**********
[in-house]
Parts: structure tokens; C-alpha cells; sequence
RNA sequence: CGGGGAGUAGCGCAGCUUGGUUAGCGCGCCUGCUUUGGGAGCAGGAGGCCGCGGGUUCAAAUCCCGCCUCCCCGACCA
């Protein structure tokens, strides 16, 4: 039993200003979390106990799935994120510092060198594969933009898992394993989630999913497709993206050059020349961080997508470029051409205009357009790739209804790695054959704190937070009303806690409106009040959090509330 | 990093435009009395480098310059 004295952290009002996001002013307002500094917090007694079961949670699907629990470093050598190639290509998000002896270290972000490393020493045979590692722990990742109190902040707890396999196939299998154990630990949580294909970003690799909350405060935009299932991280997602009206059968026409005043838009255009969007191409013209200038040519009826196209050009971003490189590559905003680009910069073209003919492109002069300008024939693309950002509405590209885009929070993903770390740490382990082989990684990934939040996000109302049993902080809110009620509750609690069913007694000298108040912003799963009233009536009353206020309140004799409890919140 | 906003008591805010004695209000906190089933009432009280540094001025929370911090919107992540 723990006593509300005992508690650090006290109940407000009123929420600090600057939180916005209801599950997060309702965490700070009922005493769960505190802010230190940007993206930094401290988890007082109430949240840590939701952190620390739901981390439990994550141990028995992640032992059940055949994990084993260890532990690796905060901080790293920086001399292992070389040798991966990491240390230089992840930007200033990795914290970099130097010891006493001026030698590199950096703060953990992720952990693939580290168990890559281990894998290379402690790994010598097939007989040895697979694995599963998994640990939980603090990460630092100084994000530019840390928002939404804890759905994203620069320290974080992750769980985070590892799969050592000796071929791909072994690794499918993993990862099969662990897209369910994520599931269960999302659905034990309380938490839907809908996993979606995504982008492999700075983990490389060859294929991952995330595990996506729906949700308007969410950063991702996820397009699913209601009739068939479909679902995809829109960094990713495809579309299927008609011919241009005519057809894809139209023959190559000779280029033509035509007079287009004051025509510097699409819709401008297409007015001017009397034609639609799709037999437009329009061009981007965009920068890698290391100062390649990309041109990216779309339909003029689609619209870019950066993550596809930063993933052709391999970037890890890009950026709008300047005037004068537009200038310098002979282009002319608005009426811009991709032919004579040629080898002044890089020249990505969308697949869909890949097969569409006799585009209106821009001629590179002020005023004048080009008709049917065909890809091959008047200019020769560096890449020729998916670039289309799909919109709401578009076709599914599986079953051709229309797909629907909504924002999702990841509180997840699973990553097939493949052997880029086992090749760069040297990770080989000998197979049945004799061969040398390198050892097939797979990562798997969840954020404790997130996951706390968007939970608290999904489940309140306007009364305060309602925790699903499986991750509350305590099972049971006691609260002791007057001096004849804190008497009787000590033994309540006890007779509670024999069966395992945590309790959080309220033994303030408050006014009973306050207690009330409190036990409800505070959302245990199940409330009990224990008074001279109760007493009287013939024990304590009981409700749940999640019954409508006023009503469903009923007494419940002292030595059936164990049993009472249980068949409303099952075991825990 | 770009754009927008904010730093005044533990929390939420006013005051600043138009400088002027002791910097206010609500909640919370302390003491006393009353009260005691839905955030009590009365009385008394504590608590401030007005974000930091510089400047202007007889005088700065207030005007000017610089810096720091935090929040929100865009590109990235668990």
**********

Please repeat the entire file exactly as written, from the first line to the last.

[in-house]
Parts: structure tokens; C-alpha cells; sequence
RNA sequence: CGGGGAGUAGCGCAGCUUGGUUAGCGCGCCUGCUUUGGGAGCAGGAGGCCGCGGGUUCAAAUCCCGCCUCCCCGACCA
């Protein structure tokens, strides 16, 4: 039993200003979390106990799935994120510092060198594969933009898992394993989630999913497709993206050059020349961080997508470029051409205009357009790739209804790695054959704190937070009303806690409106009040959090509330 | 990093435009009395480098310059 004295952290009002996001002013307002500094917090007694079961949670699907629990470093050598190639290509998000002896270290972000490393020493045979590692722990990742109190902040707890396999196939299998154990630990949580294909970003690799909350405060935009299932991280997602009206059968026409005043838009255009969007191409013209200038040519009826196209050009971003490189590559905003680009910069073209003919492109002069300008024939693309950002509405590209885009929070993903770390740490382990082989990684990934939040996000109302049993902080809110009620509750609690069913007694000298108040912003799963009233009536009353206020309140004799409890919140 | 906003008591805010004695209000906190089933009432009280540094001025929370911090919107992540 723990006593509300005992508690650090006290109940407000009123929420600090600057939180916005209801599950997060309702965490700070009922005493769960505190802010230190940007993206930094401290988890007082109430949240840590939701952190620390739901981390439990994550141990028995992640032992059940055949994990084993260890532990690796905060901080790293920086001399292992070389040798991966990491240390230089992840930007200033990795914290970099130097010891006493001026030698590199950096703060953990992720952990693939580290168990890559281990894998290379402690790994010598097939007989040895697979694995599963998994640990939980603090990460630092100084994000530019840390928002939404804890759905994203620069320290974080992750769980985070590892799969050592000796071929791909072994690794499918993993990862099969662990897209369910994520599931269960999302659905034990309380938490839907809908996993979606995504982008492999700075983990490389060859294929991952995330595990996506729906949700308007969410950063991702996820397009699913209601009739068939479909679902995809829109960094990713495809579309299927008609011919241009005519057809894809139209023959190559000779280029033509035509007079287009004051025509510097699409819709401008297409007015001017009397034609639609799709037999437009329009061009981007965009920068890698290391100062390649990309041109990216779309339909003029689609619209870019950066993550596809930063993933052709391999970037890890890009950026709008300047005037004068537009200038310098002979282009002319608005009426811009991709032919004579040629080898002044890089020249990505969308697949869909890949097969569409006799585009209106821009001629590179002020005023004048080009008709049917065909890809091959008047200019020769560096890449020729998916670039289309799909919109709401578009076709599914599986079953051709229309797909629907909504924002999702990841509180997840699973990553097939493949052997880029086992090749760069040297990770080989000998197979049945004799061969040398390198050892097939797979990562798997969840954020404790997130996951706390968007939970608290999904489940309140306007009364305060309602925790699903499986991750509350305590099972049971006691609260002791007057001096004849804190008497009787000590033994309540006890007779509670024999069966395992945590309790959080309220033994303030408050006014009973306050207690009330409190036990409800505070959302245990199940409330009990224990008074001279109760007493009287013939024990304590009981409700749940999640019954409508006023009503469903009923007494419940002292030595059936164990049993009472249980068949409303099952075991825990 | 770009754009927008904010730093005044533990929390939420006013005051600043138009400088002027002791910097206010609500909640919370302390003491006393009353009260005691839905955030009590009365009385008394504590608590401030007005974000930091510089400047202007007889005088700065207030005007000017610089810096720091935090929040929100865009590109990235668990």